Vapor Trails, 14 in. (36 cm) in diameter, high alumina porcelain, flashing slips  and equisetum (horsetail plant), soda vapor fired with gas to cone 10, reduction cooled.

Vapor Trails, 14 in. (36 cm) in diameter, high alumina porcelain, flashing slips and equisetum (horsetail plant), soda vapor fired with gas to cone 10, reduction cooled.

Samuel Hoffman  Corvallis, Oregon

I am interested more in artistic exploration than expression; my work is primarily motivated by curiosity about the nature of clay and fire. My passion for ceramics is influenced by a background in mathematics, chemistry, and astronomy, and I enjoy using the scientific method of inquiry when experimenting with materials and firings. But I also employ risk and chance as allies in my creative process, an artistic balance that lies somewhere between alchemy and science. 

Orbital, 17 in. (43 cm) in diameter, high alumina porcelain, flashing slips and oxides, soda vapor fired with gas to cone 10, reduction cooled.

Orbital, 17 in. (43 cm) in diameter, high alumina porcelain, flashing slips and oxides, soda vapor fired with gas to cone 10, reduction cooled.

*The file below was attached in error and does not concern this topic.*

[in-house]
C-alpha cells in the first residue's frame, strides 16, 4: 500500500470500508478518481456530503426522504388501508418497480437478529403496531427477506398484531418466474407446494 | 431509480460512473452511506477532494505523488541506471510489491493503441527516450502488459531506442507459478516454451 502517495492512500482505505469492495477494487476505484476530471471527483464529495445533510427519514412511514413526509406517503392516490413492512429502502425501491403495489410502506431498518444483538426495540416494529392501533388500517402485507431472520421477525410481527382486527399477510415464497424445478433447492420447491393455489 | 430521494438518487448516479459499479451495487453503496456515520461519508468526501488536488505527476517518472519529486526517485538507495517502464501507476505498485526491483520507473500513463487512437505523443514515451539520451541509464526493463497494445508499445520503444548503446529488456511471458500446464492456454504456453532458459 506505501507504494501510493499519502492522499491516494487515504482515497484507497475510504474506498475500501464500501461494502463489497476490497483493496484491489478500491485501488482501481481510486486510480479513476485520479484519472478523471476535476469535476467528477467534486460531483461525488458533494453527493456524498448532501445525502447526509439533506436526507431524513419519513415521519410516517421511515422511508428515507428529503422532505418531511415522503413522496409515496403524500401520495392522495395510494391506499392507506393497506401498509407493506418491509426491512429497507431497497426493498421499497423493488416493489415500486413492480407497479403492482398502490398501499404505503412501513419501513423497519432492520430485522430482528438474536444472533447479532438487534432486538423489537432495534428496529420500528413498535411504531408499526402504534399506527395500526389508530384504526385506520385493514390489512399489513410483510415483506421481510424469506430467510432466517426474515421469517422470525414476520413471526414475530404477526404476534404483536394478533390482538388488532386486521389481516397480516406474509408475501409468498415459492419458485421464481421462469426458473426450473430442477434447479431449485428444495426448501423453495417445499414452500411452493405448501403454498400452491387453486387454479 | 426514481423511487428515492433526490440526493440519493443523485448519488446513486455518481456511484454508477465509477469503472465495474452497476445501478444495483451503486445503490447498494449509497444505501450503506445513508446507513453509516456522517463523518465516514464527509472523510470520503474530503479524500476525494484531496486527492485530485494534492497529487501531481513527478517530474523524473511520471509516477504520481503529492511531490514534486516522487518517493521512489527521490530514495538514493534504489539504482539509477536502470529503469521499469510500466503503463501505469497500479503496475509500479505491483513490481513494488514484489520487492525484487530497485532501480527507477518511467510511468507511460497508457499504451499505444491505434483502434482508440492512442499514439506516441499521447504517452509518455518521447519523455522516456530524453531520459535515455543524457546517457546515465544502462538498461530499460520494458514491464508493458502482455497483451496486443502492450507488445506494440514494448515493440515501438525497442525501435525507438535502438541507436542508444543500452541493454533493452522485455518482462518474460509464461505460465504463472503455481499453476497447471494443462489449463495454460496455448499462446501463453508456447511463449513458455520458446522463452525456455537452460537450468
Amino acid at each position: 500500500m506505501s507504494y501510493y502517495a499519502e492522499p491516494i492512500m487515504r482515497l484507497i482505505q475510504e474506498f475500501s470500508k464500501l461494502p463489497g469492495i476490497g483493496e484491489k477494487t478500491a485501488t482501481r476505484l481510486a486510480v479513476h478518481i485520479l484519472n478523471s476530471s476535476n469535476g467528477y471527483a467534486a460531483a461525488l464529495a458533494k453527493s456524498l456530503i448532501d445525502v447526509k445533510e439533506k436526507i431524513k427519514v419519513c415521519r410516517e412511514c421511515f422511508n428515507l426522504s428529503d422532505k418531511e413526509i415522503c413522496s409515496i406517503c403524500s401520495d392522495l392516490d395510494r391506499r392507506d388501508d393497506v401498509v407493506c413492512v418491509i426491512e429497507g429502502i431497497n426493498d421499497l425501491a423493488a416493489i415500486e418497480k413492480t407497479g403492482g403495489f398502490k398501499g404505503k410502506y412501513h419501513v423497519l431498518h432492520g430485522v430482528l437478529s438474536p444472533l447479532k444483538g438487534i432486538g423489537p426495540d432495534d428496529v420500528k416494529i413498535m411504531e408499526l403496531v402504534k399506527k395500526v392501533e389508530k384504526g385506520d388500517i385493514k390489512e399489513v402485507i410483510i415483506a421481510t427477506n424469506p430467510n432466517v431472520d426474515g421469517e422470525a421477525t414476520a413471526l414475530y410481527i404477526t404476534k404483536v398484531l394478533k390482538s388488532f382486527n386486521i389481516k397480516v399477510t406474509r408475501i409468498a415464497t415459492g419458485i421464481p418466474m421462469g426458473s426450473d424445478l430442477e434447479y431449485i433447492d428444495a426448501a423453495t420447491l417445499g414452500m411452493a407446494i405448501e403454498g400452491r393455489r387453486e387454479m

In my recent work, I have been using the round plate form as a kind of lens, much like that of a telescope or microscope. The concave interior surface of a platter becomes an ideal canvas on which to explore. When fired in wood and vapor kilns, subtle changes in the shape of a piece can influence how flames move over the clay and, consequently, how it is colored and textured. I am excited by the possibilities of combining intentional marks with the serendipitous glaze effects from the fire. By manipulating the two-dimensional surfaces of a three-dimensional form, I hope to create an illusion of depth, be it celestial or cellular, that goes beyond the piece it


This Emerging Artists 2010 article appeared in Ceramics Monthly magazine’s May 2010 issue. To get great content like this delivered right to your door, subscribe today!


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